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Inventor of Smart Concrete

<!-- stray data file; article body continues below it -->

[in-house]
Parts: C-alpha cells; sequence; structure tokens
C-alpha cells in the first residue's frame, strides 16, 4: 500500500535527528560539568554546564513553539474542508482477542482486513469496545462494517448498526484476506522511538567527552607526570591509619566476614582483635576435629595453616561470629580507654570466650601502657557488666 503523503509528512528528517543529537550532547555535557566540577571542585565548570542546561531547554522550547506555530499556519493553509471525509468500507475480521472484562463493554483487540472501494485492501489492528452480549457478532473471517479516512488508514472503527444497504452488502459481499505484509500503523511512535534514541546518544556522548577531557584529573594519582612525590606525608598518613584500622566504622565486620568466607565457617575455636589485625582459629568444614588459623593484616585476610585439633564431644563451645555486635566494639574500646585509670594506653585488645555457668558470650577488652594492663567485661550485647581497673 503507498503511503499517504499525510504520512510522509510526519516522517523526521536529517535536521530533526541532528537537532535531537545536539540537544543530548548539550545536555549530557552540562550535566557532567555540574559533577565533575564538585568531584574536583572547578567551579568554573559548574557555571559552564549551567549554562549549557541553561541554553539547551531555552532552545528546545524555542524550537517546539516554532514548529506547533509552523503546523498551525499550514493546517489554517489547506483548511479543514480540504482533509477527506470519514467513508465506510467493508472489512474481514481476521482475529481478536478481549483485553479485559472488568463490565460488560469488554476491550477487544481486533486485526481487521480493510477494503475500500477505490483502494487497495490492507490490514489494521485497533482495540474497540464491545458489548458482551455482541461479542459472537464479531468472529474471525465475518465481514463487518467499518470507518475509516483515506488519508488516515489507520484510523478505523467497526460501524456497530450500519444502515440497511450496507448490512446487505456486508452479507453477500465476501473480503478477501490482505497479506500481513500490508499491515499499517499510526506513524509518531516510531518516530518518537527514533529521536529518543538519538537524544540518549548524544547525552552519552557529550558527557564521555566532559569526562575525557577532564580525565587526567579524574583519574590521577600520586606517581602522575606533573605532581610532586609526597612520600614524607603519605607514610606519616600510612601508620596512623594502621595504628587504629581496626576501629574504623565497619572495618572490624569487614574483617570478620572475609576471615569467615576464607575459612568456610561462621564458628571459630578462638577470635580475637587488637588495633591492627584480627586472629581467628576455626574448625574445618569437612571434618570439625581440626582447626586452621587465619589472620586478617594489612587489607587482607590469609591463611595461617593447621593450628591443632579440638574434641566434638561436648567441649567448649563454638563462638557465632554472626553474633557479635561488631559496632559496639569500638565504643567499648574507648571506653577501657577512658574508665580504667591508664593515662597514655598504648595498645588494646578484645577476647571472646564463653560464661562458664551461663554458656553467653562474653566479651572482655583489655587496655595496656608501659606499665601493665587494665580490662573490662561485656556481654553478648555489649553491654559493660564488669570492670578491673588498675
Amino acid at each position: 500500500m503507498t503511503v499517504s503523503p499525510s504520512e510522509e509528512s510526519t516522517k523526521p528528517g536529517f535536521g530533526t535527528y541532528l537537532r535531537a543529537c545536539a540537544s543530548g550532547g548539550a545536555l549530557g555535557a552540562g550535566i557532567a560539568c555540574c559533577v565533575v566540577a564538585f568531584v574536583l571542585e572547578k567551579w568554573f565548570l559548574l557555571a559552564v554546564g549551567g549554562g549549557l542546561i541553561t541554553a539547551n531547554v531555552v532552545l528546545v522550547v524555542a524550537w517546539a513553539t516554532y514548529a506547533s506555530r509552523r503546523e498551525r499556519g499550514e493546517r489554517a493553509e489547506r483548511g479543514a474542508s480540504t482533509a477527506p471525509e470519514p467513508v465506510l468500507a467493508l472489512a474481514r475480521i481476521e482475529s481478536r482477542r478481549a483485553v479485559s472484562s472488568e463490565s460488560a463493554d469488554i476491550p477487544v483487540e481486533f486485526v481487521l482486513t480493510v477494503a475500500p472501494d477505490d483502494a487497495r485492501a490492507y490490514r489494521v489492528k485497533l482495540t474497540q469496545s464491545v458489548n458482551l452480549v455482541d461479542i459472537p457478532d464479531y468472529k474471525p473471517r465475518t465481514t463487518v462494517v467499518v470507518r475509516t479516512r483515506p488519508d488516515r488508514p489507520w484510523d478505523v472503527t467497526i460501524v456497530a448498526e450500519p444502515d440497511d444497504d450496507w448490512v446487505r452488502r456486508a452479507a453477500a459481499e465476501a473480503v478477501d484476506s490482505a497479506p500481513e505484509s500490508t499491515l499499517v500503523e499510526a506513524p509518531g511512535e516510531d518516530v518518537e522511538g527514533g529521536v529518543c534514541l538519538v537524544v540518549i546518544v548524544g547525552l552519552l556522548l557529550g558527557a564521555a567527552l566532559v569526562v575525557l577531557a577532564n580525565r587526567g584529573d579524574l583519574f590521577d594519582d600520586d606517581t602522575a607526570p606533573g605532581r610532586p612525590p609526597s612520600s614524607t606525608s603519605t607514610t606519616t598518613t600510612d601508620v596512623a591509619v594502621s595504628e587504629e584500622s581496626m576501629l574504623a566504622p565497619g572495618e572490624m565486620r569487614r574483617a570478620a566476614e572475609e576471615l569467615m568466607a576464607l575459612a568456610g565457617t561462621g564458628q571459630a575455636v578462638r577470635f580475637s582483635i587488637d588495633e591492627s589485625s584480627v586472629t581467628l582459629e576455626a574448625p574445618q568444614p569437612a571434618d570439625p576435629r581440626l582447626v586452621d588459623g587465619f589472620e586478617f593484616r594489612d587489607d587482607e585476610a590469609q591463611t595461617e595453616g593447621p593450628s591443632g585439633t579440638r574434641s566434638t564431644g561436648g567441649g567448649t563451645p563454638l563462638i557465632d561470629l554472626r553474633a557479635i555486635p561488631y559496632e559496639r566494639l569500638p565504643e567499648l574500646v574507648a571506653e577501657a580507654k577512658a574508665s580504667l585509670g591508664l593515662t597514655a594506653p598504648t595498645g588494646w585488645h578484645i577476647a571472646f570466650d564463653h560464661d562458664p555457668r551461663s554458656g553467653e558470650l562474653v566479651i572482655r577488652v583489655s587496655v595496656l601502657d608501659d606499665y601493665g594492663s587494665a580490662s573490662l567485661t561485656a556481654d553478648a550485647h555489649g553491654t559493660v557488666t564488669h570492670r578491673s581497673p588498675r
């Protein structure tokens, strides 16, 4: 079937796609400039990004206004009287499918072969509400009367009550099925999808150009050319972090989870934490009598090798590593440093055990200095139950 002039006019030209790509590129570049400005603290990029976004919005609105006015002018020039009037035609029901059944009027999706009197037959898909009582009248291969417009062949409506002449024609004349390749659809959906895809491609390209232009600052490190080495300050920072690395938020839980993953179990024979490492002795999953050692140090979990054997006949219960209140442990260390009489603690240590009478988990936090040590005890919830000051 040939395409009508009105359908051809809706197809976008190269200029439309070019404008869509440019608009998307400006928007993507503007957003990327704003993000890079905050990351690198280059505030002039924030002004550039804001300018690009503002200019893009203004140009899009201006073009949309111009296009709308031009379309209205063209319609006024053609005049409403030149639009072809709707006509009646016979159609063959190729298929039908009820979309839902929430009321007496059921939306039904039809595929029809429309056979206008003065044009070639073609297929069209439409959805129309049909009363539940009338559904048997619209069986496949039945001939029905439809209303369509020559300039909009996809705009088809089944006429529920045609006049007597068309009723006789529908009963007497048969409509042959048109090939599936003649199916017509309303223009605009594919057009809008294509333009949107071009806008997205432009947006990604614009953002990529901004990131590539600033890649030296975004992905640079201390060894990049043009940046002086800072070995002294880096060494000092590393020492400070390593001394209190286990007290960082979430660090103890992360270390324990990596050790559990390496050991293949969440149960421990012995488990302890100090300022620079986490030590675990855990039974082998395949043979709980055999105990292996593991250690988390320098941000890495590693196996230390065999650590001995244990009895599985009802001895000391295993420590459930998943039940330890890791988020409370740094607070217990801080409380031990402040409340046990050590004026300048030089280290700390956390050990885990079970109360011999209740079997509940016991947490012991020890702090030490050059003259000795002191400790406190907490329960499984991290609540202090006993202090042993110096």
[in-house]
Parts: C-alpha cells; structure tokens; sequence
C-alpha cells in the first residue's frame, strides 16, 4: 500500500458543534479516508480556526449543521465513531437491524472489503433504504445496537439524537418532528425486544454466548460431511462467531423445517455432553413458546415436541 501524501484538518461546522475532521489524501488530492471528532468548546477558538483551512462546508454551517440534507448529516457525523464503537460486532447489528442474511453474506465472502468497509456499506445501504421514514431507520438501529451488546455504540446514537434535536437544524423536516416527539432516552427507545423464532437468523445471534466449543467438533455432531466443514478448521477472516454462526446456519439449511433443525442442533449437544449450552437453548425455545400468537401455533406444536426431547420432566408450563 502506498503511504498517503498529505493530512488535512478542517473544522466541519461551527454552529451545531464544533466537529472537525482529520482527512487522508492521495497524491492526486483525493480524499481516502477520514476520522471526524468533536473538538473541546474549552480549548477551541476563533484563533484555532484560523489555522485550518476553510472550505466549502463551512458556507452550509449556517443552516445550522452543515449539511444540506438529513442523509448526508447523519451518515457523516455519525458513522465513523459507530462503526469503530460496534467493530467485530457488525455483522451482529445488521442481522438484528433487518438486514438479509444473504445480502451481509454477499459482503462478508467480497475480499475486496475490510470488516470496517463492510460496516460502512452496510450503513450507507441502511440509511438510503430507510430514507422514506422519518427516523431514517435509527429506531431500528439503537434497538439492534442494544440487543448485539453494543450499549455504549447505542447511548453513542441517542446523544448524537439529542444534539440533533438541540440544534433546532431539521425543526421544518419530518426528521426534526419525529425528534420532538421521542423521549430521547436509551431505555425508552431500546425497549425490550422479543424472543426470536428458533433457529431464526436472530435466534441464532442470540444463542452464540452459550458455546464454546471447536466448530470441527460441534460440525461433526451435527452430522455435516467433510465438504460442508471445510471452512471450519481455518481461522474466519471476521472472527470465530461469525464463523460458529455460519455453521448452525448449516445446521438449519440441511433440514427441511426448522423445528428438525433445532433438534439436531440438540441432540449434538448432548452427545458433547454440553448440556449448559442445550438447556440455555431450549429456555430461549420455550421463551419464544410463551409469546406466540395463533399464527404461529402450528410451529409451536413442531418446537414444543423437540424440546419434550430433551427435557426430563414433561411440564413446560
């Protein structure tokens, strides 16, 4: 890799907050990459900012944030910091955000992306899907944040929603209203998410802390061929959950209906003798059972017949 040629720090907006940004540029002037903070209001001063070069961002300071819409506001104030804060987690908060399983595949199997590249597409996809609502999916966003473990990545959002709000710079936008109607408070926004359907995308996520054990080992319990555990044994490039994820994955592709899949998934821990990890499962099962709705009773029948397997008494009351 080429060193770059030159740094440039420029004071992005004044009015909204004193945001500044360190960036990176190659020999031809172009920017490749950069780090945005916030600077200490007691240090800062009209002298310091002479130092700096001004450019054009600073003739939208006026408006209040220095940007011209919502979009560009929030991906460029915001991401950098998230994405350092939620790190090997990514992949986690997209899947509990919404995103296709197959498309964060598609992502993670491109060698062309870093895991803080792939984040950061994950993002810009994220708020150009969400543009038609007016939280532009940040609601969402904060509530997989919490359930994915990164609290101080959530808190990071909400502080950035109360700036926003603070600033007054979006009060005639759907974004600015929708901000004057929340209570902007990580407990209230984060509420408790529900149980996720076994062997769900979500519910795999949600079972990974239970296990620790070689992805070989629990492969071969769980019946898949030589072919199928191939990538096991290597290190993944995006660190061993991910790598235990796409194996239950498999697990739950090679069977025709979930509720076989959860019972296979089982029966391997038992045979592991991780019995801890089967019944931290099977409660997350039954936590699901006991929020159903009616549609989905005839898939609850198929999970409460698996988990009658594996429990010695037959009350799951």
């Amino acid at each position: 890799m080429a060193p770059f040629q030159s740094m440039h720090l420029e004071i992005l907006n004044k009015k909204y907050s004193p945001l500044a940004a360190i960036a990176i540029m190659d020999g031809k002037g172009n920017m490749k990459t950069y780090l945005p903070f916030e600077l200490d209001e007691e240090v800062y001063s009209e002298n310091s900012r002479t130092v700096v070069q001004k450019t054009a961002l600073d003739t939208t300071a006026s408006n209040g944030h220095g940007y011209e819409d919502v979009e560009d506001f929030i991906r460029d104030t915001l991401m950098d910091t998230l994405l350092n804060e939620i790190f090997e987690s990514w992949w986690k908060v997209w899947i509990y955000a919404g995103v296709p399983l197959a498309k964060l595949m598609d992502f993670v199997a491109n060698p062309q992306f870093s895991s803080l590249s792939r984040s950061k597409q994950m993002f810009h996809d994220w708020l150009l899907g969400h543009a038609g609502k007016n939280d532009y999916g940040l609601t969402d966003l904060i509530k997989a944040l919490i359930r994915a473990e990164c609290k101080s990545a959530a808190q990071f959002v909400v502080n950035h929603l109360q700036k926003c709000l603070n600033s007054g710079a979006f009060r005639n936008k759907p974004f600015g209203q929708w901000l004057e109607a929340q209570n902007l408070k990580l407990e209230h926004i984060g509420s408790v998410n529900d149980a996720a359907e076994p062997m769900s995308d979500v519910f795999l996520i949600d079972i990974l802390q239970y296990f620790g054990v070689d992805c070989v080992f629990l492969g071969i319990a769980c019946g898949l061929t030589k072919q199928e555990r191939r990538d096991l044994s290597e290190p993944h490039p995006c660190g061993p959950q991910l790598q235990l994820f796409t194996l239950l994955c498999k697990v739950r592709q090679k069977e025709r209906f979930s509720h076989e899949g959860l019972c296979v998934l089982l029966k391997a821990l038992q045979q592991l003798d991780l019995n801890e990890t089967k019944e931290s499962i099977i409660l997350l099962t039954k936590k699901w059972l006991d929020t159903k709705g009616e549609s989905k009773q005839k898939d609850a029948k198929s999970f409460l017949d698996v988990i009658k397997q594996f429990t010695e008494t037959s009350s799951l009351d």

EAS alumna Deborah Chung transferred to Caltech from Wellesley College seeking richer opportunities to study math and science. In June 1973, she became one of the first women to earn undergraduate degrees at Caltech.  She is the inventor of smart concrete, a material in which short carbon fibers are added to concrete so that stress and deformation can be easily detected even before cracks appear. "A broad-based education, that's what Caltech gave me—basic science and engineering," Chung recalls. "With that under my belt, I was able to learn things on my own. I never took any concrete or cement course in my life, never mixed cement in my life. In fact, in my studies, I was more toward the electrical side. Concrete was something totally out of my realm. But, somehow, I married the electrical side with the concrete, and that led to smart concrete. The broadness of the education laid the foundation so that I could really jump across disciplinary boundaries. Most innovations nowadays are really the marriage of two different things that reside in two different disciplines." [Caltech story]

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